In Santa Cruz, trolley cars were decommissioned and replaced by buses in 1926. We don't know exactly what happened to the outdated machines, but at least two of them were salvaged and given a new lease of life. They were converted into this beautiful and colorful house that is now owned by Mary and Gerhard Ringel. However, it was not the couple who converted the two retired streetcars into a residence. They bought it as such, but according to them, it was "pretty run-down," so they made it their mission to bring it back to life.
Do you know how people connect shipping containers and turn them into small dwellings? The same principles apply in this case as well. The two trolleys, one measuring 25 feet (7.6 meters) long and the other 30 feet (9.1 meters) long, were parked side by side, with a 3.5-foot (1-meter) space connecting them. They offer a total of 750 square feet (70 square meters) of space, so the house is not so tiny after all. But for the couple, who had previously lived in a 2,500-square-foot (232-square-meter), three-story house, moving into this home was a major change, and they had to seriously downsize their lifestyle.
The vibrant, eye-popping color palette, both on the exterior and the interior, is the standout aspect of this house. The hues harmoniously combine to give the building that beach home vibe and instill a feeling of joy when stepping through the door.
The couple had the assistance of a local artist in choosing and combining the colors for the interiors. What impresses the most is the diversity of hues, as interior colors range from creamy yellow and orange to pink, dark purple, and forest green.
The smaller streetcar houses the living and dining room, while the second one includes the kitchen, bathroom, and bedroom. A regular roof has been installed over the two streetcars, making it look just like a regular home from the outside.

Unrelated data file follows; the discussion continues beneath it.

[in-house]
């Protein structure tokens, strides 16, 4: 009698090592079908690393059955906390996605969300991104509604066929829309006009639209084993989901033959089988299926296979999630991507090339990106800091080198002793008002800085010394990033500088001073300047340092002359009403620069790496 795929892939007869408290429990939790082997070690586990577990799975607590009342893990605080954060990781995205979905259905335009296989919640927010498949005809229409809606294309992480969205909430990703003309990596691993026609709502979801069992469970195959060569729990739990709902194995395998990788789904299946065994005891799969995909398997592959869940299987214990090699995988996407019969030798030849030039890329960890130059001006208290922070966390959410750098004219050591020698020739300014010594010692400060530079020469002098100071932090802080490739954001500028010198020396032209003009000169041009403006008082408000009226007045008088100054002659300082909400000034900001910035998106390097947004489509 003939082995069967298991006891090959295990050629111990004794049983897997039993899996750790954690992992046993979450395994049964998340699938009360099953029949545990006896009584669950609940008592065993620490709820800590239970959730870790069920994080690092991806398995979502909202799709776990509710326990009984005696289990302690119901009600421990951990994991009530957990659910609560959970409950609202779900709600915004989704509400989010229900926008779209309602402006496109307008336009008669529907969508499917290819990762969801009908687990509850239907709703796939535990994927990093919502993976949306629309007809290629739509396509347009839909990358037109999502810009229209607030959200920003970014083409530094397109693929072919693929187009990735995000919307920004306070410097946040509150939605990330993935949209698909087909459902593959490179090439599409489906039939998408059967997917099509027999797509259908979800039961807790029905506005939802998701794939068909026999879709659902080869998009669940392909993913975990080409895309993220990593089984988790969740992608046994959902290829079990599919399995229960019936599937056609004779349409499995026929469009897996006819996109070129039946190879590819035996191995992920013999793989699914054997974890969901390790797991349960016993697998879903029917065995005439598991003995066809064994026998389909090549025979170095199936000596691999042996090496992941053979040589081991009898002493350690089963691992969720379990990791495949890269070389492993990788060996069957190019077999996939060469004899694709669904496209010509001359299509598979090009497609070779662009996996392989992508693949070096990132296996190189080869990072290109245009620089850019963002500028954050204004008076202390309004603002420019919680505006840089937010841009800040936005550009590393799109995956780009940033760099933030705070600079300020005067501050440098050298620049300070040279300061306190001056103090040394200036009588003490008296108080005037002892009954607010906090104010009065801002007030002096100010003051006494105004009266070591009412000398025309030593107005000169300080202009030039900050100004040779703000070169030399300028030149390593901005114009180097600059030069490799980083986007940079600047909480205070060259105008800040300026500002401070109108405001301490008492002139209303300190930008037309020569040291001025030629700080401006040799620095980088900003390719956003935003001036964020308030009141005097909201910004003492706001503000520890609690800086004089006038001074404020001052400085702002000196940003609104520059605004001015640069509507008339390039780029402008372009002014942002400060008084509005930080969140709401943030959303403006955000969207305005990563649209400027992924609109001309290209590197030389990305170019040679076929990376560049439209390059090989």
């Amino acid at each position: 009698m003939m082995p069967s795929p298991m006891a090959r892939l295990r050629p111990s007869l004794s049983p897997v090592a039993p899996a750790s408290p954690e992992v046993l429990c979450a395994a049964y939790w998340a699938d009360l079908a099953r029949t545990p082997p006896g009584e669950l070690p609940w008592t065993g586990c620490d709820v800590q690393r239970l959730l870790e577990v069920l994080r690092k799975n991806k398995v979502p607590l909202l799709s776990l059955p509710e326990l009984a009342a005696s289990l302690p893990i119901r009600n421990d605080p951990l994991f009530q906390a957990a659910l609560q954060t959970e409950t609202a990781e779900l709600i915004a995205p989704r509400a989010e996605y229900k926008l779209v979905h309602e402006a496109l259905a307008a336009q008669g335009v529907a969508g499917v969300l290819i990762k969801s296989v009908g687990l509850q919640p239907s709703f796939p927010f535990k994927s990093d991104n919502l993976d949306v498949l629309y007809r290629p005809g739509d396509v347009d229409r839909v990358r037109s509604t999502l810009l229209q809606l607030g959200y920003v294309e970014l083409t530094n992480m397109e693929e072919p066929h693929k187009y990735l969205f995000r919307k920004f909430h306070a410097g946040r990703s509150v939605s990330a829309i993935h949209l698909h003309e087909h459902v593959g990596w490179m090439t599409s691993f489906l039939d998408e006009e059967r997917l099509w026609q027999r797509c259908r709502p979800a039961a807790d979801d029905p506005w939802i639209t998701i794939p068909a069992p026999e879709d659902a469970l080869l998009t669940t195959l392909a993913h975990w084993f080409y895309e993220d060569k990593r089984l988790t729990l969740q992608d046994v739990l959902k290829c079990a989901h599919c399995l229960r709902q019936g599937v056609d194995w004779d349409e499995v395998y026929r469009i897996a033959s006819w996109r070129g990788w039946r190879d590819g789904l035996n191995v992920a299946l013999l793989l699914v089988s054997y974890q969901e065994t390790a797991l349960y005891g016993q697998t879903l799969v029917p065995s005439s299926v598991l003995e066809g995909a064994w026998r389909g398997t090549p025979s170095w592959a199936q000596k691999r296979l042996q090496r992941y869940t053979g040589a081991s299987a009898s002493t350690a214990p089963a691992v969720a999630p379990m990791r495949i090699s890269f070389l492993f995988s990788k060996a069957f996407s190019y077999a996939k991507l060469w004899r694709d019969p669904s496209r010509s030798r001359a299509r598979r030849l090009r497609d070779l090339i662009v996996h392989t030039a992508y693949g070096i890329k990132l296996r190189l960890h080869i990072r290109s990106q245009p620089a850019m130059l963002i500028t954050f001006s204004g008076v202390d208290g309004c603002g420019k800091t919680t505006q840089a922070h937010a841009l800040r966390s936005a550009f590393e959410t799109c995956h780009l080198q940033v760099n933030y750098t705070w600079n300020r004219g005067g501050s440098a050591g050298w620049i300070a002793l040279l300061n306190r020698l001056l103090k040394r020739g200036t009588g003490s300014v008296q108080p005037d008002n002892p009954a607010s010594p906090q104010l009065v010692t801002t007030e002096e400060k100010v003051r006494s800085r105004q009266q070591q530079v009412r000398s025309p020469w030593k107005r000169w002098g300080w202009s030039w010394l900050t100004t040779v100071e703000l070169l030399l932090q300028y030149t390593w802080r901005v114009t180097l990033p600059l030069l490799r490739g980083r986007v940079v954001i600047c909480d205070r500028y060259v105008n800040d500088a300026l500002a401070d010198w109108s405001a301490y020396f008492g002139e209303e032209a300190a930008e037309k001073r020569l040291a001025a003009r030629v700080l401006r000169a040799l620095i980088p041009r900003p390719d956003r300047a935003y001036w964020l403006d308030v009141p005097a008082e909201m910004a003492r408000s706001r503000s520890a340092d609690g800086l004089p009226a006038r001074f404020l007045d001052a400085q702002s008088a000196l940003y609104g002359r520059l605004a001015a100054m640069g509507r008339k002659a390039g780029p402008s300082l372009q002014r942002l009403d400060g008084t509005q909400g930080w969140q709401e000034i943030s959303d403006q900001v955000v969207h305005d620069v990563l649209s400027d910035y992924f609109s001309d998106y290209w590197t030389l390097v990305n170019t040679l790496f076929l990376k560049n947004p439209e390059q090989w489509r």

In terms of furniture, the space is occupied by an L-shaped couch, a daybed that invites you to take a nap, a cabinet, and a wood-burning stove.
The kitchen is right next to the dining room and occupies the 3.5-foot space connecting the two trolley cars and a part of the second car. The owners kept the cabinets it came with but painted them a combination of white and Granny Smith. It has an old-school vibe, thanks to the color palette and the funky tiles on the floor. It is equipped with basic appliances, like a cooktop, a stove, a double sink, and a fridge.
Thanks to the extra space added to the back of the home, the bedroom is very spacious, and you can see on the ceiling where the streetcar roof meets the addition. The artist that worked on the restoration added a faux-finish to the walls and added texture with the help of stencil art. A huge bed, a long desk, and a couple of antique drawer cabinets make up the furnishings for the bedroom. There is a door in here that leads to the backyard.
There is a lot of charm and good energy about this converted streetcar home, and it just goes to show how a little bit of creativity and imagination can birth amazing designs.